In English the word "and" is used to connect parts of speech with others, while in Circassian, there are different ways to connect different parts of speech with others.

Case Suffix Example
Cyrillic IPA
Indefinite nouns рэ /ra/ кӏалэ-рэ пшъашъэ-рэ къэкӏуагъэх
"a boy and a girl came."
Definite nouns мрэ /mra/ кӏалэ-мрэ пшъашъэ-мрэ кӏуагъэх
"the boy and the girl came."
Pronouns рэ /ra/ сэ-рэ о-рэ тыкӏуагъ
"You and I went."
Indefinite adjectives ри /ri/ кӏэлэ кӏыхьэ-ри пшъашъэ дахэ-ри къэкӏуагъэх
"a tall boy and a pretty girl came."
Definite adjectives мри /mri/ кӏэлэ кӏыхьэ-мри пшъашъэ дахэ-мри къэкӏуагъэх
"a tall boy and a pretty girl came."
Numbers рэ /ra/ кӏэлэ тӏу-рэ пшъашъэ щы-рэ къэкӏуагъэх
"two boys and three girls came."
Universal nouns и /i/ кӏал-и пшъашъ-и къэкӏуагъэх
"boys and girls came."
Adverbs мкӏи /mt͡ʃʼi/ мафэ-мкӏи чэщы-мкӏи къэкӏуагъэх
"they came in the day and in the night."

The conjunctions ыкӏи /ət͡ʃəj/ "and" can also be used to connect different parts of speech.

Verbs: Кӏалэр еджэ ыкӏи матхэ "The boy reads and writes".
Adjectives: Кӏалэр дахэ ыкӏи кӏыхьэ "The boy is handsome and tall".


Conjunctions in the Circassian language play the same role like in English, they are used to connect together, in different ways, words or parts of a difficult sentence. According to structure of Circassian conjunctions they can be separated into two groups: simple and complex.

Simple conjunctions[edit]

Among simple Circassian conjunctions are:

  • ыкӏи - "and".
  • е - "or".
  • ау - "but".
Сэ сыкӏуагъ къалэм, ау къэзгъэзэжьыгъэп
[sa səkʷʼaːʁ qaːɮam aːw qazʁazaʑəʁap]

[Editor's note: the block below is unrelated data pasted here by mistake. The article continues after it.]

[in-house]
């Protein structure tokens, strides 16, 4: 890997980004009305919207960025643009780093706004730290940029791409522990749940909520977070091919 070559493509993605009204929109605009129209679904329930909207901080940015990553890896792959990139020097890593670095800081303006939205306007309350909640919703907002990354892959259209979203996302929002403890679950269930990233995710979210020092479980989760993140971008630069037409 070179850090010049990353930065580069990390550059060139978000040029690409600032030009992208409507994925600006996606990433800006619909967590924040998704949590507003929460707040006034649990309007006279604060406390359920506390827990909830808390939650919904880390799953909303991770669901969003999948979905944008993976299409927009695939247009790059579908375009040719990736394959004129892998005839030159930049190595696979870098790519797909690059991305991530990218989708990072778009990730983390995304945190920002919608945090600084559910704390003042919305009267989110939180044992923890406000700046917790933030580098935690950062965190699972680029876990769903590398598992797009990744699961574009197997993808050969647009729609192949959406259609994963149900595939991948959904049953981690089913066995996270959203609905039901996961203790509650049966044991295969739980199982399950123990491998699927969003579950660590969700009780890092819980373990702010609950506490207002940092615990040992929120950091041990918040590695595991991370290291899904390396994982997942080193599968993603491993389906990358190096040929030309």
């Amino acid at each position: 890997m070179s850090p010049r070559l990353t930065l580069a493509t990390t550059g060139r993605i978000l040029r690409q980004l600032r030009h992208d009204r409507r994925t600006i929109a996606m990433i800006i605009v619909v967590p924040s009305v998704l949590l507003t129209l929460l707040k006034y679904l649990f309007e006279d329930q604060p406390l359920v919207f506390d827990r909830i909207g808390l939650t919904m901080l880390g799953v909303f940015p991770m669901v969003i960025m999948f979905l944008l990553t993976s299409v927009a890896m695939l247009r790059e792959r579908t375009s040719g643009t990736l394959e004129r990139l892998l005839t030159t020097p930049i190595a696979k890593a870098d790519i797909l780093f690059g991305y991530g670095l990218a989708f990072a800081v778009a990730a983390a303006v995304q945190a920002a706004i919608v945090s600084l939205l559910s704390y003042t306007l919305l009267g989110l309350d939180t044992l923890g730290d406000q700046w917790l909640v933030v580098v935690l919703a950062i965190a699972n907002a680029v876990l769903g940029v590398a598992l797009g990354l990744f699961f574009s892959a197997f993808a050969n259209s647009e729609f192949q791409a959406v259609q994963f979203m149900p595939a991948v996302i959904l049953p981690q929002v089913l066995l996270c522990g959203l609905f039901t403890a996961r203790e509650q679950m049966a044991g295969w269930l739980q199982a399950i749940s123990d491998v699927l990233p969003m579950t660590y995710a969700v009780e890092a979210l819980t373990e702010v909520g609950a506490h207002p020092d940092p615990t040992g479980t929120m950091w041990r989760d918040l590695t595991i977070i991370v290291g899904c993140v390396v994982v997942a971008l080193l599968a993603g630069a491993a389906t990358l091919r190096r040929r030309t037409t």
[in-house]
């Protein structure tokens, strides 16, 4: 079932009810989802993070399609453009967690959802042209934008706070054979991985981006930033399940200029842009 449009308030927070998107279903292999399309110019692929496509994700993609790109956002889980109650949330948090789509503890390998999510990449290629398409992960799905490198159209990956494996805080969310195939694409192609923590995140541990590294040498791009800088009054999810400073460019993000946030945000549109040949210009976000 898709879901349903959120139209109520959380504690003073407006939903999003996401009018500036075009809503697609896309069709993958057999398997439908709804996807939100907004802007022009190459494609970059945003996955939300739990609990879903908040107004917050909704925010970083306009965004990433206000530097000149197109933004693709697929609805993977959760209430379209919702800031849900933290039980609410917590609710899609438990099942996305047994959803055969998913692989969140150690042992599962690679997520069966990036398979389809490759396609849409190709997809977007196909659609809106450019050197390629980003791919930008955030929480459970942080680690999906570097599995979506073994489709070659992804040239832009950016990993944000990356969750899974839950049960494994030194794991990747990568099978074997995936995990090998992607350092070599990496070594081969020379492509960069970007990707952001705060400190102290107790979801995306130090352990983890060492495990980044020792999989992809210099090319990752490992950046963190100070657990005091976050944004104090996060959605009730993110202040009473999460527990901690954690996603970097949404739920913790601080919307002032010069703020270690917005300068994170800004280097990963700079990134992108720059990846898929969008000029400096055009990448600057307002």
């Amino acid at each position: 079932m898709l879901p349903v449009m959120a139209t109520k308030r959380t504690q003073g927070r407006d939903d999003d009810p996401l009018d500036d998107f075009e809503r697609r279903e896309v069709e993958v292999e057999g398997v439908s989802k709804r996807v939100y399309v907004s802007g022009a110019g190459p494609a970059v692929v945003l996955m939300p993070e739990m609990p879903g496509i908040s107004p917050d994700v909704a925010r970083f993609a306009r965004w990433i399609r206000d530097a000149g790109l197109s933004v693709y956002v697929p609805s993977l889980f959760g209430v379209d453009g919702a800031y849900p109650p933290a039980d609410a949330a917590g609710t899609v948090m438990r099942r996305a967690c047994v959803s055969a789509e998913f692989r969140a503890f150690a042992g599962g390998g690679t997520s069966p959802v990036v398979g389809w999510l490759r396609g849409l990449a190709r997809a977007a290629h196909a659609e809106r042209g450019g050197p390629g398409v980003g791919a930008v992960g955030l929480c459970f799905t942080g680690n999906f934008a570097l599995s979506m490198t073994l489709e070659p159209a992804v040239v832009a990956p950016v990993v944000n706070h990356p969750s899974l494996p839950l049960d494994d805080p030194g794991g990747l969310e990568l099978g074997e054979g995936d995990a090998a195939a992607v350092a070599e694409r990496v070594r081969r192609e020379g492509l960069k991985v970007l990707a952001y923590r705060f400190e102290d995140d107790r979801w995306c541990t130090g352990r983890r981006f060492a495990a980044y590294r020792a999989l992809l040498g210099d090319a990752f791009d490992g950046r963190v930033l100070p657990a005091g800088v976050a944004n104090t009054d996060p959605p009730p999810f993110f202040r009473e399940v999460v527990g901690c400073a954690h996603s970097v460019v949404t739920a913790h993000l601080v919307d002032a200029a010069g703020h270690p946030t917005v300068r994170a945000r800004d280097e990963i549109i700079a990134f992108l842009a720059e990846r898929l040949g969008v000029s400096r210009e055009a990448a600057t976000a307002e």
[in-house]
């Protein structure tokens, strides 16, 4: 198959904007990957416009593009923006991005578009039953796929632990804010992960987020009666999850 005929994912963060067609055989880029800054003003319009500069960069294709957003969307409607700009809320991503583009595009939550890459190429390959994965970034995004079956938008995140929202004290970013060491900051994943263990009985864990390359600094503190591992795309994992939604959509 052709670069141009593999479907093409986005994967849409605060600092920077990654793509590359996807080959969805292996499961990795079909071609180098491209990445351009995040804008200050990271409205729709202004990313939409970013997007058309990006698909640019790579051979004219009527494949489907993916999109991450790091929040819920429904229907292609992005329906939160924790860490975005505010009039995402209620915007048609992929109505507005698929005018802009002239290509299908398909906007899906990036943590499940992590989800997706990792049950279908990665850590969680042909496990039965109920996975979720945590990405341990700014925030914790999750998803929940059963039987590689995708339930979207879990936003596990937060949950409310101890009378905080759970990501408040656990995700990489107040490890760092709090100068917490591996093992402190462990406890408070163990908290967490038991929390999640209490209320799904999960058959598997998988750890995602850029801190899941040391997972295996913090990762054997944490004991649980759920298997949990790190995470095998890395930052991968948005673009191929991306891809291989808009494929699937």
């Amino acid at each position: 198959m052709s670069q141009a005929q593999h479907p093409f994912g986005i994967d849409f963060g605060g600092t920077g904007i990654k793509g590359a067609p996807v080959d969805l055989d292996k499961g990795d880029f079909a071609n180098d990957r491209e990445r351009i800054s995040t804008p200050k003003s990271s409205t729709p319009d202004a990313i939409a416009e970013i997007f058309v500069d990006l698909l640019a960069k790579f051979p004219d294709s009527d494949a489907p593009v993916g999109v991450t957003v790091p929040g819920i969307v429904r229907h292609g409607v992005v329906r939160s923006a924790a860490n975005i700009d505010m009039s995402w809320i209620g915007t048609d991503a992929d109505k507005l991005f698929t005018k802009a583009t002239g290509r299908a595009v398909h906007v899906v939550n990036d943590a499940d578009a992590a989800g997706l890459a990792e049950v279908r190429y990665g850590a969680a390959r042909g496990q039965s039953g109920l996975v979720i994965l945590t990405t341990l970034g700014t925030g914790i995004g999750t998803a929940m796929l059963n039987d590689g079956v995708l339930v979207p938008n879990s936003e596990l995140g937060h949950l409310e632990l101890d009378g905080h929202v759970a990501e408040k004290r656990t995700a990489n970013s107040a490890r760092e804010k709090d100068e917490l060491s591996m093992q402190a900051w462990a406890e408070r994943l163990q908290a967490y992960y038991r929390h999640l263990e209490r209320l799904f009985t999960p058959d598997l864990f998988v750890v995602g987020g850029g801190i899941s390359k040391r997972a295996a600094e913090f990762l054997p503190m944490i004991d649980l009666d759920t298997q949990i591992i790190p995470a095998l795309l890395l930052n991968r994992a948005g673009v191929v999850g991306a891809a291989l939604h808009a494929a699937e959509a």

I I went city (erg.) but I didn't return
"I went to the city, but I haven't returned."
Сэ непенэу сэлажьэ ыкӏи сычъыягъэп тыгъуасэ чэщым
[sa najpajnaw saɮaːʑa ət͡ʃʼəj sət͡ʂaːʁap təʁʷaːsa t͡ʃaʃə]
I this whole day I am working and I haven't slept yesterday in the night (erg.)
"I have been working this while day and I haven't slept yesterday night."

Complex conjunctions[edit]

  • ау щытми - "however".
  • ары шъхьай - "but".
  • ары пакӏопышъ - "not only", "but".
  • арти - "so".
  • армэ (ащтэумэ) - "if so".
  • арми (ащтэуми) - "even if so".
  • армырмэ - "if not, else, otherwise".
  • армырми - "even if not, either way".
  • нахь мышӏэми - "despite".
  • зэ-зэ - "here-and-there".
  • е-е - "either-or".
  • сыда пӏомэ - "because".
  • ащ къыхэкӏыкӏэ - "due to".
  • сыдигъокӏи - "in any case".
  • сыдми - "either way".
унэм тигъэс, сыда пӏомэ непэ къещхыщт
[wənam təjʁas sədaː pʔʷʼama najpa qajɕxəɕt]
house (erg.) let us stay inside because today it will rain
"Let us stay inside the house, because today it will rain."
армэ, неущы къычӏегъэдзагъэу седжэу сыублэщт экзамыным фэшӏыкӏэ
[aːrma najwɕə qət͡ʂʼajʁad͡zaːʁaw sajd͡ʒaw səwbɮaɕt akzaːmənəm faʃʼət͡ʃʼa]
if that so tomorrow starting from studying (adv.) I will start exam (erg.) for
"If that so, I will start studying for the exam starting from tomorrow."


In the Circassian language participles are different both by their semantics and structure. Semantically they fall into the following groups: affirmative, negative, interrogative, intensive, indicatory and stimulating.


  • ары "yes".